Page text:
Inflation Alarms May Signal Real Threat ?

The Wall Street Journal takes note of Paul Krugman’s attack on “Austrian/Ron Paul types” (1/13/13) page C1, “Ahead of the Tape”).

We have all heard of the boy who cried wolf.

A similar charge is being leveled against pundits who warned of runaway inflation as a result of the Federal Reserve’s extraordinary stimulus. Economist Paul Krugman, for example, pilloried “Austrian/Ron Paul types” for being so wrong the past three years.

Even after a tripling of the monetary base, Mr. Krugman’s sanguine view is in favor.

Of course Krugman’s charge against the Austrians ignores Henry Hazlitt’s warning to be aware of both the immediate and long run effects of an economic policy. But even in the short run the Fed’s policy is having obvious effects on prices. Here is the comment I posted on the Wall Street Journal article:

CPI is only one measure of prices. Fed policy is aimed at keeping stock and bond prices high and they have accomplished that goal. They are also obviously trying to keep housing prices propped up with low interest rates and their buying of mortgaged-backed securities. Fed policy along with other central banks have resulted in higher gold, oil, and commodity prices. Mainstream economists like Krugman are looking at a failed statistic just as Irving Fisher and Benjamin Strong did in the 1920s.


  1. Notice in Joseph Salerno’s post, “Helicopter Ben Runs Out of Ideas for Creating Money,” that Ben Bernanke admits that he doesn’t know how to create inflation. Bernanke began attempting to create inflation with massive injections of money into the economy when the economy began its decline around 2008. Even Paul Kruman kept calling for more and more injections. Both “Helicopter” Ben and Inflationist Krugman believed that the demand side QTM would cause inflation with massive injections.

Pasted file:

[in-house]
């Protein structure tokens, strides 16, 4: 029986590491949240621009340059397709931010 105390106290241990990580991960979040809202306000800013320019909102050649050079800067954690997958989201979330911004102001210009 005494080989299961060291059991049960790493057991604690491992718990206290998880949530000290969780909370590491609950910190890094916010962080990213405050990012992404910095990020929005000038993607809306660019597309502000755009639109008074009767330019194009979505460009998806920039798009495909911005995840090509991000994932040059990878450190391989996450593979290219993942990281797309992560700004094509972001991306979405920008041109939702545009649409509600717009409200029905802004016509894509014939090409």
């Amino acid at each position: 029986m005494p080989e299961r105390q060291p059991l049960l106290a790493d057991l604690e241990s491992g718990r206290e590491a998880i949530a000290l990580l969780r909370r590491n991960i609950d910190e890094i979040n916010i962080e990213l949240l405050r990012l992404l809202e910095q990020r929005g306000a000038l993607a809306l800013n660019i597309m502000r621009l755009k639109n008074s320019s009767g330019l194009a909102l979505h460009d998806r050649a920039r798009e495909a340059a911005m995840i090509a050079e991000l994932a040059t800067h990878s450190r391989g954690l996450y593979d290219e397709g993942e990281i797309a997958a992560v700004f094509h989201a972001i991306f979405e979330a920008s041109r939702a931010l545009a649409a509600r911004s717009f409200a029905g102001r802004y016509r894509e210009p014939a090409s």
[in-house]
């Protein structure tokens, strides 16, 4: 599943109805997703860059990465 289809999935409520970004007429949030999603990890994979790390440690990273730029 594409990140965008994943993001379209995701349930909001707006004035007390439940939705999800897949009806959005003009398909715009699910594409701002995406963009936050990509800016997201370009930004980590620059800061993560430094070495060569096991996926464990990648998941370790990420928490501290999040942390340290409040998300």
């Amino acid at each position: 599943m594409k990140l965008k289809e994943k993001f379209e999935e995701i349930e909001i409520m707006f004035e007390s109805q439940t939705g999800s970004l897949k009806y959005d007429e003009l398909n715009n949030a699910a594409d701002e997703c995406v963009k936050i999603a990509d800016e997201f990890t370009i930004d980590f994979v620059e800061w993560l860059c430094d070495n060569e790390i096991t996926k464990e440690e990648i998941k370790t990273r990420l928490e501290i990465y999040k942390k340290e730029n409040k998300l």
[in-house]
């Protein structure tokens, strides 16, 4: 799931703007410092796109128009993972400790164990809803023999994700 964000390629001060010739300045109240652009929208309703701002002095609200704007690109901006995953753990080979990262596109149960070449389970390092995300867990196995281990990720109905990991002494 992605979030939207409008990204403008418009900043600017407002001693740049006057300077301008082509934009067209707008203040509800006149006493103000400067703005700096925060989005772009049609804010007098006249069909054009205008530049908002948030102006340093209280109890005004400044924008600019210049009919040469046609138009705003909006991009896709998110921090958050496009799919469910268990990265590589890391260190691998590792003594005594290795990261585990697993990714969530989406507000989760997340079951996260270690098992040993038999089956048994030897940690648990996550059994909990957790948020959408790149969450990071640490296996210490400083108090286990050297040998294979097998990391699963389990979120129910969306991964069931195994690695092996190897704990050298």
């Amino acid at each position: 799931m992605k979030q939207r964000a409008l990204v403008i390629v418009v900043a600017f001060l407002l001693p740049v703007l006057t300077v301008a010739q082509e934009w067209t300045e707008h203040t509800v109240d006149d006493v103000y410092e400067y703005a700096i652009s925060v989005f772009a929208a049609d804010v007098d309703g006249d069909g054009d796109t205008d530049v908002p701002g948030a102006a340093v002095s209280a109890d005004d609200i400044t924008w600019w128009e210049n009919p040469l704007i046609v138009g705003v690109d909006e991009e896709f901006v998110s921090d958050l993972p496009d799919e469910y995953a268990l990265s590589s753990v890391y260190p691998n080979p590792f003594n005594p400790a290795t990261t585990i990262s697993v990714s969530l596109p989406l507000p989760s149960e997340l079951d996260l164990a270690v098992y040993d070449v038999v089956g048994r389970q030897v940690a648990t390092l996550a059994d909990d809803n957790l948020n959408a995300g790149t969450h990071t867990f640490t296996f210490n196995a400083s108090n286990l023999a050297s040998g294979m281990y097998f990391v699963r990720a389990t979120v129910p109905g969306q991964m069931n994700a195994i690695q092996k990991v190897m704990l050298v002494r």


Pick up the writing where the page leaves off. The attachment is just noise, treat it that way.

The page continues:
While many Austrians predicted inflation would be an economic disaster, the Keynesians predicted inflation would be the economic savior. In truth the ABCT has worked just as expected. Massive injections of money created malinvestment (bubbles) but once the bubbles burst and deleveraging began the transmission mechanism of money from the FED into the transactional economy was broken. Asset values crashed and could not be leveraged.

    Actually Bernanke and Krugman made the same mistake in judgement that Salerno and Murphy made placing more faith in monetarism than in the ABCT.

  2. The boys who cry wolf are in reality Krugman and DeLong with their tiresome warnings about taking seriously those who apply Austrian business cycle theory and monetary theory + regime uncertainity to better understand/explain current economic conditions and prospects for the future.

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